Climate Change Will Make Parts of South Asia Unlivable by 2100, Study Says
Temperatures in heavily populated South Asia will exceed habitable levels by the end of this century without efforts to stem manmade climate change, according to new research.
Researchers behind the study, published in the journal Science Advances, found that 4% percent of the South Asian population is expected to experience temperature and humidity conditions in which humans cannot survive without air conditioning by 2100.
The effects of unchecked temperature rise would extend beyond the health concerns associated with being outside in high temperatures.
With workers unable to stay outdoors for extended periods of time, the region’s economy and agricultural output would decline, experts say.
“With the disruption to the agricultural production, it doesn’t need to be the heat wave itself that kills people,” says study author Elfatih Eltahir, a professor of civil and environmental engineering at the Massachusetts Institute of Technology, in a press release.
Currently, extreme unhealthy temperatures in South Asia—a region that includes India, Pakistan and Bangladesh—affect around 15% of the region’s population.
A number of deadly extreme weather events in the region reflect that reality, including a 2015 heat wave that killed more than 2,500 people.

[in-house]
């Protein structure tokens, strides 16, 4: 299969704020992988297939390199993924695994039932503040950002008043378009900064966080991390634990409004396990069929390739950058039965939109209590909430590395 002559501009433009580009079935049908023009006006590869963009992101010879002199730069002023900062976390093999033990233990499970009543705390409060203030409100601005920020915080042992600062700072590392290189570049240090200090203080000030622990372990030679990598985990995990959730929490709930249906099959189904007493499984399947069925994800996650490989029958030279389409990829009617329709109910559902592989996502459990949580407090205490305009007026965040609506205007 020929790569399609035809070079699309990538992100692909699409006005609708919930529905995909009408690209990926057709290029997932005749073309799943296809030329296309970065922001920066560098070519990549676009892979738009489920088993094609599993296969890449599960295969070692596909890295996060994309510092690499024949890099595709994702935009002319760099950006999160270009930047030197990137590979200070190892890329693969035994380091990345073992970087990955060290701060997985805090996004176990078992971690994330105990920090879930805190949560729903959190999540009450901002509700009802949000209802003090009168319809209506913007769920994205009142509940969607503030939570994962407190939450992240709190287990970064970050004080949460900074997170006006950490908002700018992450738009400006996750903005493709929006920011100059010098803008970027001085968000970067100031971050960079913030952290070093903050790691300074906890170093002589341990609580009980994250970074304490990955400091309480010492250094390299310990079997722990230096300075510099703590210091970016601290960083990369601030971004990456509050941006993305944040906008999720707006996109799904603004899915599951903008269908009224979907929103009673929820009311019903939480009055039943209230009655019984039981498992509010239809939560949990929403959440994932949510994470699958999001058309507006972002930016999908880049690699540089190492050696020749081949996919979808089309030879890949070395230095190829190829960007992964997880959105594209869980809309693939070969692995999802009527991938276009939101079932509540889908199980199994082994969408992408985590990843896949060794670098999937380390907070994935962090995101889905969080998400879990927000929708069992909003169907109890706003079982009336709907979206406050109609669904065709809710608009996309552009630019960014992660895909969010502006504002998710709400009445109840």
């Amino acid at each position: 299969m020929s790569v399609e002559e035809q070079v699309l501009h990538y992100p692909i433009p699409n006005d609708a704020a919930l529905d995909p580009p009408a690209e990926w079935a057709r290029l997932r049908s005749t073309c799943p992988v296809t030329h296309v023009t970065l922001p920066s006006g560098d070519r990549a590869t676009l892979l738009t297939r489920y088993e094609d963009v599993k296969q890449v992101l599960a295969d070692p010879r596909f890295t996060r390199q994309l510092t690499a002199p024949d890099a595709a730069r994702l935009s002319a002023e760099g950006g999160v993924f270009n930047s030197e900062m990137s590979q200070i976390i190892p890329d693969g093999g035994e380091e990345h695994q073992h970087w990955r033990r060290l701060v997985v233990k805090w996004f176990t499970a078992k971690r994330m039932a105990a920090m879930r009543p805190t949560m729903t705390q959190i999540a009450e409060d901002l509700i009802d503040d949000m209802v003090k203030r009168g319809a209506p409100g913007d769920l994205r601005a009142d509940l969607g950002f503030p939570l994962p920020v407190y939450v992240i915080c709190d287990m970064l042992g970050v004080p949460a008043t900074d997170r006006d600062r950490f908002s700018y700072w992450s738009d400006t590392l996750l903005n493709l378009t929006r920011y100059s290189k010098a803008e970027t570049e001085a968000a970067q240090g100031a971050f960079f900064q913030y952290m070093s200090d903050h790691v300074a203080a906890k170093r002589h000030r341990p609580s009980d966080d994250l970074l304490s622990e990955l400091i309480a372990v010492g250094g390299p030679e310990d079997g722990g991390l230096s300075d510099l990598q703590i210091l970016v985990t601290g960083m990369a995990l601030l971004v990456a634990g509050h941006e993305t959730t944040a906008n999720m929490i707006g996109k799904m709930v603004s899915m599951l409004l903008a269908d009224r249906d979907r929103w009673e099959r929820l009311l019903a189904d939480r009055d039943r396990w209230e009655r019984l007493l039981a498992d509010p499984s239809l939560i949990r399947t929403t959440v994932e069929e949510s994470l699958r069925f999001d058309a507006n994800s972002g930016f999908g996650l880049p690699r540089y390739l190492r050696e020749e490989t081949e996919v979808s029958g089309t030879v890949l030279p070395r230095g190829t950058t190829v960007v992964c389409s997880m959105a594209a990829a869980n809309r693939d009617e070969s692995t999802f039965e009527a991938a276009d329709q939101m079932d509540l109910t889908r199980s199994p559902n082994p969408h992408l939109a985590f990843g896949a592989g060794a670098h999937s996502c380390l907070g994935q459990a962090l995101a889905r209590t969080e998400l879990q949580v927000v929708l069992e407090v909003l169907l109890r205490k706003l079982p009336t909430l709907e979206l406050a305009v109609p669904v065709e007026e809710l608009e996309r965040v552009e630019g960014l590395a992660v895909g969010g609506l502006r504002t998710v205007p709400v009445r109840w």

Researchers note that the disastrous scenario could be avoided if countries meet their commitments to keep temperatures from rising more than 2°C (3.6°F) by 2100.
That goal, embedded in the 2015 Paris Agreement on climate change, will likely be difficult to meet without increasingly ambitious efforts to reduce greenhouse gas emissions.
South Asia ranks high on lists of the most threatened regions, but it is far from the only place where scientists say global warming could change the fabric of society.
In a 2015 study in the journal Nature Climate Change, Eltahir found that a number of Persian Gulf cities would reach similarly unlivable temperature thresholds by 2100.
“We have built entire infrastructures with particular temperatures in mind,” Matthew T. Huber, an associate professor of geography at Syracuse University, told TIME earlier this year. “When temperatures get really high, we don’t have the material capacity to deal with that.”
Press link for more: Time.com